Left to its own devices, my body would render me lumpy, squat and squishy with kinky gray hair and a patio cushion where my rear end should be. My teeth would be furry and so would my legs.
Without the daily round of upkeep, my house would also grow furry with dust, and the plants that hadn't died from lack of water would croak from lack of sun because the windows would crust over with whatever that is that grows on my glass.
Without thrice-weekly shopping trips for milk and yogurt, my bones would go to sand and before I knew it I would be a small, round troll living in a house-shaped block of dust.
All this would happen in about a week if I let it.
Lately, I feel the universe pulling at me. Scientists call this the aging process, but that's too soft and slow a word. The process at work here is not a gentle graying but a fierce tugging. It's like everything around me is being sucked up into a huge vacuum sweeper bag. And I'm that last sorry fuzzball clinging to the roller bristles, trying not to be swept in.
As I write this, I'm staring out my picture window at the perfect elm across the street, but mostly noticing the dirt on the glass and thinking I just squeegeed that thing, when was it? Last week? It needs it again.
The universe is tipped way to the right, and soon I'll be sliding off the end of it.
I confirmed this theory last week when I watched my son and his friends go off to the junior prom.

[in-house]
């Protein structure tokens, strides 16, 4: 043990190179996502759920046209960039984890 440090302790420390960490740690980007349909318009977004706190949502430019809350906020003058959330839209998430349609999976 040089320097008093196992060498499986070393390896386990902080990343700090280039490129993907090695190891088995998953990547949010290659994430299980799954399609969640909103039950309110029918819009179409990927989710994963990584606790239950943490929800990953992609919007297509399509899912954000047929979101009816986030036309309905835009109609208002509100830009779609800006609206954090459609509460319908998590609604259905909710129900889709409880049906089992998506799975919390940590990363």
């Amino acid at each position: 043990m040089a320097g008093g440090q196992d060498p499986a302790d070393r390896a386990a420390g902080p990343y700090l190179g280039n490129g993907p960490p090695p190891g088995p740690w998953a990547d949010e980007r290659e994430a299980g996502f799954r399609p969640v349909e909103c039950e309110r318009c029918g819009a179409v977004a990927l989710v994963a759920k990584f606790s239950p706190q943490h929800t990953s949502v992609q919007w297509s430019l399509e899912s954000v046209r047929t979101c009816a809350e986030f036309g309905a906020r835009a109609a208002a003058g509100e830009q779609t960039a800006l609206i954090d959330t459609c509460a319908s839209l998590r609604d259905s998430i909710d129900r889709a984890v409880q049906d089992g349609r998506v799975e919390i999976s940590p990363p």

The young men have all grown into their chins by now, and the young ladies -- all of them -- are physically beautiful.
Magazine-cover-after-Photoshop-beautiful. The dresses were formfitting and the heels were high and the skin was perfect.
When I was 17 and in high school, there were maybe two girls who were that stunning and well dressed.
The rest of us looked like we bought the second frock we tried on at JC Penney, and then put a little extra effort into grooming that day.
The thing about my son's friends is how effortless they make it look.
I'm sure most of the girls used their day off from school to get some professional primping at the hair and the nail salons.
But under all that grooming were young people for whom beauty is effortless. The beauty comes to them. They don't have to chase it.
Maybe there's an alternate universe out there, a place where things are tipped to the left, where pretty and neat start out hard and get easier, and where windows have a special coating that keeps the dirt off.
Maybe in that universe, you can take a few days off from the routine and not be overtaken by weeds, stinkbugs and freckles.
All I remember of high school physics class was the rule that says an object that gets moving wants to keep moving in that direction until something gets in its way.
To test this, we played with rubber balls and slingshots, but we needn't have gone to the trouble.
All we had to do was take a look at ourselves. No matter what we did or ate or denied ourselves, we fit into our jeans every day.
We were pretty. Our molecules were fresh, pink and multiplying, and we couldn't have stopped them even if we'd wanted to.
Yes, the windows still got dirty back when we were 17, but who cared? That was our mothers' problem.
Beth Dolinar is a former Riverside resident and Pittsburgh television reporter who is staying at home to raise her two children. She can be reached at cootieJ@aol.com.